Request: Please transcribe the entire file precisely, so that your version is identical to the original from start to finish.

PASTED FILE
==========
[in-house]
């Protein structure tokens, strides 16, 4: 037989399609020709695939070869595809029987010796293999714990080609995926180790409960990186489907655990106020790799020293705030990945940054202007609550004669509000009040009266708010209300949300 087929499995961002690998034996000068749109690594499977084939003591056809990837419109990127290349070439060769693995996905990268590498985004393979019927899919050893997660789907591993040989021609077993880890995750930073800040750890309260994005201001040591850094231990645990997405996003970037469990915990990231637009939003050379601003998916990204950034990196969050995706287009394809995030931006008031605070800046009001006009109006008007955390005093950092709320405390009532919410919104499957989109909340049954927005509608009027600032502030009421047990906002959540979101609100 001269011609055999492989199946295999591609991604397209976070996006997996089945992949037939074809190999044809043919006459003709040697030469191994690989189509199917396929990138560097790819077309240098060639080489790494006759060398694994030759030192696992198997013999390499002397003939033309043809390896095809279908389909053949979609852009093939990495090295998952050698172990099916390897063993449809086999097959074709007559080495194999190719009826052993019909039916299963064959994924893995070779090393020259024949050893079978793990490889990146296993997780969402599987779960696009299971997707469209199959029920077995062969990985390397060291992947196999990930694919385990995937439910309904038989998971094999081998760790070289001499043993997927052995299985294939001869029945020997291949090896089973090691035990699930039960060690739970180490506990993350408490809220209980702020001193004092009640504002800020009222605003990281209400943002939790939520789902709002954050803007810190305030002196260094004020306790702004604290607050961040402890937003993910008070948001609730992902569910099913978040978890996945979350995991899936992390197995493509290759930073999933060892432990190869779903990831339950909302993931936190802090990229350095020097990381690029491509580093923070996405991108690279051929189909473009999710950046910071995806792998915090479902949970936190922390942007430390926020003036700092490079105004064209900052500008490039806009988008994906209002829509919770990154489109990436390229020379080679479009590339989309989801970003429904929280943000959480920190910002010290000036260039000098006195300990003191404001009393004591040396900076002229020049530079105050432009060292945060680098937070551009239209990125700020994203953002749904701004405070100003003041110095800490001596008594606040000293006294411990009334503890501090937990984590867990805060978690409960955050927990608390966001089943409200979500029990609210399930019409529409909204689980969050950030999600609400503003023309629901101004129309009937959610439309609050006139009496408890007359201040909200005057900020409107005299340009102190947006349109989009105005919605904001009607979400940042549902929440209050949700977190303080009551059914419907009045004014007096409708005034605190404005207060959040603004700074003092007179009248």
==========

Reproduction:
[in-house]
């Protein structure tokens, strides 16, 4: 037989399609020709695939070869595809029987010796293999714990080609995926180790409960990186489907655990106020790799020293705030990945940054202007609550004669509000009040009266708010209300949300 087929499995961002690998034996000068749109690594499977084939003591056809990837419109990127290349070439060769693995996905990268590498985004393979019927899919050893997660789907591993040989021609077993880890995750930073800040750890309260994005201001040591850094231990645990997405996003970037469990915990990231637009939003050379601003998916990204950034990196969050995706287009394809995030931006008031605070800046009001006009109006008007955390005093950092709320405390009532919410919104499957989109909340049954927005509608009027600032502030009421047990906002959540979101609100 001269011609055999492989199946295999591609991604397209976070996006997996089945992949037939074809190999044809043919006459003709040697030469191994690989189509199917396929990138560097790819077309240098060639080489790494006759060398694994030759030192696992198997013999390499002397003939033309043809390896095809279908389909053949979609852009093939990495090295998952050698172990099916390897063993449809086999097959074709007559080495194999190719009826052993019909039916299963064959994924893995070779090393020259024949050893079978793990490889990146296993997780969402599987779960696009299971997707469209199959029920077995062969990985390397060291992947196999990930694919385990995937439910309904038989998971094999081998760790070289001499043993997927052995299985294939001869029945020997291949090896089973090691035990699930039960060690739970180490506990993350408490809220209980702020001193004092009640504002800020009222605003990281209400943002939790939520789902709002954050803007810190305030002196260094004020306790702004604290607050961040402890937003993910008070948001609730992902569910099913978040978890996945979350995991899936992390197995493509290759930073999933060892432990190869779903990831339950909302993931936190802090990229350095020097990381690029491509580093923070996405991108690279051929189909473009999710950046910071995806792998915090479902949970936190922390942007430390926020003036700092490079105004064209900052500008490039806009988008994906209002829509919770990154489109990436390229020379080679479009590339989309989801970003429904929280943000959480920190910002010290000036260039000098006195300990003191404001009393004591040396900076002229020049530079105050432009060292945060680098937070551009239209990125700020994203953002749904701004405070100003003041110095800490001596008594606040000293006294411990009334503890501090937990984590867990805060978690409960955050927990608390966001089943409200979500029990609210399930019409529409909204689980969050950030999600609400503003023309629901101004129309009937959610439309609050006139009496408890007359201040909200005057900020409107005299340009102190947006349109989009105005919605904001009607979400940042549902929440209050949700977190303080009551059914419907009045004014007096409708005034605190404005207060959040603004700074003092007179009248």